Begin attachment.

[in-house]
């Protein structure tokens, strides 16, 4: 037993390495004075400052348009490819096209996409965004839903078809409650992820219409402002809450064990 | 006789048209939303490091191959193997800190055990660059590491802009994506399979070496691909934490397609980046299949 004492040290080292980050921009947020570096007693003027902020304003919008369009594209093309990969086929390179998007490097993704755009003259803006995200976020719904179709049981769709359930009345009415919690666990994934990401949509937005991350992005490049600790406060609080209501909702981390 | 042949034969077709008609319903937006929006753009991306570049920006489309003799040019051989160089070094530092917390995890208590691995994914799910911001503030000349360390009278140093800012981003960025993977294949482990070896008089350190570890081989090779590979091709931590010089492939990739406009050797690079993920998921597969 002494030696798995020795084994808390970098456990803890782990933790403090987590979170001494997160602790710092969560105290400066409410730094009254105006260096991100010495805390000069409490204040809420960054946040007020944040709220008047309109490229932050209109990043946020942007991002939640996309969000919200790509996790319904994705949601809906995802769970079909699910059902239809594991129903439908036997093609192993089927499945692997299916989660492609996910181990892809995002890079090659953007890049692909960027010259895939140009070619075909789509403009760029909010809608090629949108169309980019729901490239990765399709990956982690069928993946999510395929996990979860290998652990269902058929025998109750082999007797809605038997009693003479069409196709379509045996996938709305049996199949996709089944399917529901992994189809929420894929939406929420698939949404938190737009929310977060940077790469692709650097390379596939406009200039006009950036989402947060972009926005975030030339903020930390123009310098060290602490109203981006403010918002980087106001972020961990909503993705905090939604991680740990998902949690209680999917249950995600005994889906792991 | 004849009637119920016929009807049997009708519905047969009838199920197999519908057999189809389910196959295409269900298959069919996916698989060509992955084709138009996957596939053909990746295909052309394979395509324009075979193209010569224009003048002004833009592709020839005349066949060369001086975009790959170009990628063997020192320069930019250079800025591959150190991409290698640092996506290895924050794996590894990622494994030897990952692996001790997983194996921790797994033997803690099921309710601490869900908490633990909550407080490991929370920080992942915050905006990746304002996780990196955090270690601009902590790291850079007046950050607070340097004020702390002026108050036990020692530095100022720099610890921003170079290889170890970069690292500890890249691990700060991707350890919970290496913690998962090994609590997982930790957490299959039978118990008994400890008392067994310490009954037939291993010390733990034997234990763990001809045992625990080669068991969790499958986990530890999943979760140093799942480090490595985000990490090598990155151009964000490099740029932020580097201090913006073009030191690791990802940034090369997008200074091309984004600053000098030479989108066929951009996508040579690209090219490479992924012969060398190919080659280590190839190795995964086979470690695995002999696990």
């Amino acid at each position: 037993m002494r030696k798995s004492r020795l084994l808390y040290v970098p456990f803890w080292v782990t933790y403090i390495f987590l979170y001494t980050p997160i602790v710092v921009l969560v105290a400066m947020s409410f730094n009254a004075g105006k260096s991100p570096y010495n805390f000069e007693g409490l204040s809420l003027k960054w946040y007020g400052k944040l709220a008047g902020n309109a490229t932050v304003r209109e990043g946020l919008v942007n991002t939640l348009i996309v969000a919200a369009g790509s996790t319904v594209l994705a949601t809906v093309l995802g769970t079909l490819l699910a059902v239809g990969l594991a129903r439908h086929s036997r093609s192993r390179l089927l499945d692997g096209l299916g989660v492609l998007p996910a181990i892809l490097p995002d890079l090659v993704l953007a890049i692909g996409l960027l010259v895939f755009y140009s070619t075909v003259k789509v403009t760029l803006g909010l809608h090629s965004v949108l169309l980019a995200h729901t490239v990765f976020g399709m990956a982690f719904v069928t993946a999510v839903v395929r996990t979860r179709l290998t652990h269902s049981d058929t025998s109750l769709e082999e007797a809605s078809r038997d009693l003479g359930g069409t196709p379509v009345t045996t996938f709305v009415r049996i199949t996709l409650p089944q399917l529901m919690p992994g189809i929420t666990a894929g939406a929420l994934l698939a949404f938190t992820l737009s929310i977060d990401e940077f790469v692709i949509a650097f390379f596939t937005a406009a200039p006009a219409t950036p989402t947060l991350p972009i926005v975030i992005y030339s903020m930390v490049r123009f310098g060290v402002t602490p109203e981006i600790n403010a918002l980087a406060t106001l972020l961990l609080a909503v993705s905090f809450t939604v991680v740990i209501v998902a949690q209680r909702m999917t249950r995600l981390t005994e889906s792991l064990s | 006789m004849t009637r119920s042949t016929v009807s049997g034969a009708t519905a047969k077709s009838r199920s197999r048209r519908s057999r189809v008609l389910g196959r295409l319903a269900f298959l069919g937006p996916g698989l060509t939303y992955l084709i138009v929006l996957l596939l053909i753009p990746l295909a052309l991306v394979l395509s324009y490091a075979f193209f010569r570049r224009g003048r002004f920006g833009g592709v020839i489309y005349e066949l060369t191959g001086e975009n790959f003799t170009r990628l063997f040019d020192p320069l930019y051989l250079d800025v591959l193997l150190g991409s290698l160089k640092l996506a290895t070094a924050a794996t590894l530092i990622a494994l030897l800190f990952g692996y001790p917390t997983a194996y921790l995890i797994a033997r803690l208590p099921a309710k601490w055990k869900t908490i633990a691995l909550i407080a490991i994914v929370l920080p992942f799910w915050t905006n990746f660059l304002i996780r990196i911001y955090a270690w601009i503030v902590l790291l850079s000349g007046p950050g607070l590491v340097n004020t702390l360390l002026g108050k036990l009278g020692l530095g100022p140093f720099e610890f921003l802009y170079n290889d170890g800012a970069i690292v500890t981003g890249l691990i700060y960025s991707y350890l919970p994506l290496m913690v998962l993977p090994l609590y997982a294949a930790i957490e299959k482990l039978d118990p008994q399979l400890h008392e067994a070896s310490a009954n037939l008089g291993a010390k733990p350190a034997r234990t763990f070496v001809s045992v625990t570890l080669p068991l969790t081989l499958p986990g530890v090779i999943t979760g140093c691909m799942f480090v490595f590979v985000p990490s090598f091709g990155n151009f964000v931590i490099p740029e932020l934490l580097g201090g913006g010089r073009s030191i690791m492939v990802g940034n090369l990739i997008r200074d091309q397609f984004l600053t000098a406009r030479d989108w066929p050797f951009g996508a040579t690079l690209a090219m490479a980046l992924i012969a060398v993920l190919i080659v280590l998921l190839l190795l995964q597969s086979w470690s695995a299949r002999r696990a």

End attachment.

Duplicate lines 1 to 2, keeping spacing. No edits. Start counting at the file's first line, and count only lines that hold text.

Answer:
[in-house]
């Protein structure tokens, strides 16, 4: 037993390495004075400052348009490819096209996409965004839903078809409650992820219409402002809450064990 | 006789048209939303490091191959193997800190055990660059590491802009994506399979070496691909934490397609980046299949 004492040290080292980050921009947020570096007693003027902020304003919008369009594209093309990969086929390179998007490097993704755009003259803006995200976020719904179709049981769709359930009345009415919690666990994934990401949509937005991350992005490049600790406060609080209501909702981390 | 042949034969077709008609319903937006929006753009991306570049920006489309003799040019051989160089070094530092917390995890208590691995994914799910911001503030000349360390009278140093800012981003960025993977294949482990070896008089350190570890081989090779590979091709931590010089492939990739406009050797690079993920998921597969 002494030696798995020795084994808390970098456990803890782990933790403090987590979170001494997160602790710092969560105290400066409410730094009254105006260096991100010495805390000069409490204040809420960054946040007020944040709220008047309109490229932050209109990043946020942007991002939640996309969000919200790509996790319904994705949601809906995802769970079909699910059902239809594991129903439908036997093609192993089927499945692997299916989660492609996910181990892809995002890079090659953007890049692909960027010259895939140009070619075909789509403009760029909010809608090629949108169309980019729901490239990765399709990956982690069928993946999510395929996990979860290998652990269902058929025998109750082999007797809605038997009693003479069409196709379509045996996938709305049996199949996709089944399917529901992994189809929420894929939406929420698939949404938190737009929310977060940077790469692709650097390379596939406009200039006009950036989402947060972009926005975030030339903020930390123009310098060290602490109203981006403010918002980087106001972020961990909503993705905090939604991680740990998902949690209680999917249950995600005994889906792991 | 004849009637119920016929009807049997009708519905047969009838199920197999519908057999189809389910196959295409269900298959069919996916698989060509992955084709138009996957596939053909990746295909052309394979395509324009075979193209010569224009003048002004833009592709020839005349066949060369001086975009790959170009990628063997020192320069930019250079800025591959150190991409290698640092996506290895924050794996590894990622494994030897990952692996001790997983194996921790797994033997803690099921309710601490869900908490633990909550407080490991929370920080992942915050905006990746304002996780990196955090270690601009902590790291850079007046950050607070340097004020702390002026108050036990020692530095100022720099610890921003170079290889170890970069690292500890890249691990700060991707350890919970290496913690998962090994609590997982930790957490299959039978118990008994400890008392067994310490009954037939291993010390733990034997234990763990001809045992625990080669068991969790499958986990530890999943979760140093799942480090490595985000990490090598990155151009964000490099740029932020580097201090913006073009030191690791990802940034090369997008200074091309984004600053000098030479989108066929951009996508040579690209090219490479992924012969060398190919080659280590190839190795995964086979470690695995002999696990």